OPINION: There can be no doubt the election race is truly under way. After Prime Minister John Key kicked off election year last week with a policy announcement on education designed to broadly appeal, Labour leader David Cunliffe yesterday made his pitch for voter support with a range of policies similarly focused on children. In a speech billed as a state of the nation address, Cunliffe announced a new payment of $60 a week for new-born babies, paid parental leave for 26 weeks, more ante-natal care for expectant women and expanded access to early childhood education.
It is a package that will appeal primarily to young people beginning their families. What tangible effect it will have on the lives of most New Zealanders, even many of those who will be eligible for it, remains to be seen. Voters will be looking to hear much more from both major parties on their broader plans before election day.
The new baby bonus, would, according to Labour's figures, be available to 59,000 new-borns, giving them $60 a week for their first year. The idea is not a new one and is by no means exclusively a Labour one. The Australian Government under Liberal prime minister John Howard introduced a A$5000 bonus in 2002, although the latest Liberal Government has just decided to cut it to A$1000. Perhaps the most striking thing about Cunliffe's proposal is the high upper income limit to qualify for it. While Cunliffe spoke of wanting to help the poorest and most needy in society, the bonus would be available to families on a combined income up to $150,000. As has been quickly pointed out, a backbench MP and many other relatively well-heeled folk would be eligible. As a means of alleviating poverty, that seems generous. While $60 a week would make a difference to those on the lowest incomes, in practical terms it is only pocket money to families whose income is $3000 a week.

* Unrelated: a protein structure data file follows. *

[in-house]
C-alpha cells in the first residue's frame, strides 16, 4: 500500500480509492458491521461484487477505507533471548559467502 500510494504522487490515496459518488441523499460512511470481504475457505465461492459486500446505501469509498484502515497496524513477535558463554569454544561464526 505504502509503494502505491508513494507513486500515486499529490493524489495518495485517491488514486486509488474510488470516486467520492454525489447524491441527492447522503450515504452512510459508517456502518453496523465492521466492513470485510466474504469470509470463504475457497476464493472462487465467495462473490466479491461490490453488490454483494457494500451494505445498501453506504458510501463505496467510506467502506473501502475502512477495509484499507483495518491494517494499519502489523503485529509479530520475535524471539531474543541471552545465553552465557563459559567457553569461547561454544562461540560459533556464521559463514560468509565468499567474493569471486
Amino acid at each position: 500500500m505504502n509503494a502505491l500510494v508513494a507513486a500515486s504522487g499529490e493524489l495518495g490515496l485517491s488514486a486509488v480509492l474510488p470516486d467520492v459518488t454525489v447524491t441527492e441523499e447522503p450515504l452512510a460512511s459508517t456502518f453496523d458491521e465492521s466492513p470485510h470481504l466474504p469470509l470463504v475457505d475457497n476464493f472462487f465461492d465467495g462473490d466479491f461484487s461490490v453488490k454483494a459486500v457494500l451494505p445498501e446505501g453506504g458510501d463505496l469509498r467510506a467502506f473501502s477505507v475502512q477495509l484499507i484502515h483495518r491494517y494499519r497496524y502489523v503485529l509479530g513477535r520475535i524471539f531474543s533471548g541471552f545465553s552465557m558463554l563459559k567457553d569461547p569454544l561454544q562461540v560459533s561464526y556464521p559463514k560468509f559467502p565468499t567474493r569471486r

As striking as the baby bonus announcement was, the more interesting part of Cunliffe's speech perhaps lay in what he left out or only hinted at. He spoke, for instance, of tax credits for research and development without elaborating on the idea. He reiterated his commitment to a capital gains tax, claiming it would encourage investment away from property speculation and into productive businesses, but he did not explain how that happy outcome might be achieved. He spoke too of assistance to primary industry so that more is done here to add value, but again without elaborating on it or explaining how the many thorns in any kind of incentive scheme would be avoided.
He repeated his promise to raise taxes "on the wealthiest few" of income earners to pay for his promises. Since Labour's idea of wealth presumably begins on a family income somewhere above $150,000, voters will be keenly interested to see what that promise means in practice.
Cunliffe's announcements yesterday, like those last week of National and the Greens over the weekend, are clearly only the opening shots in what is going to be an interesting election season.
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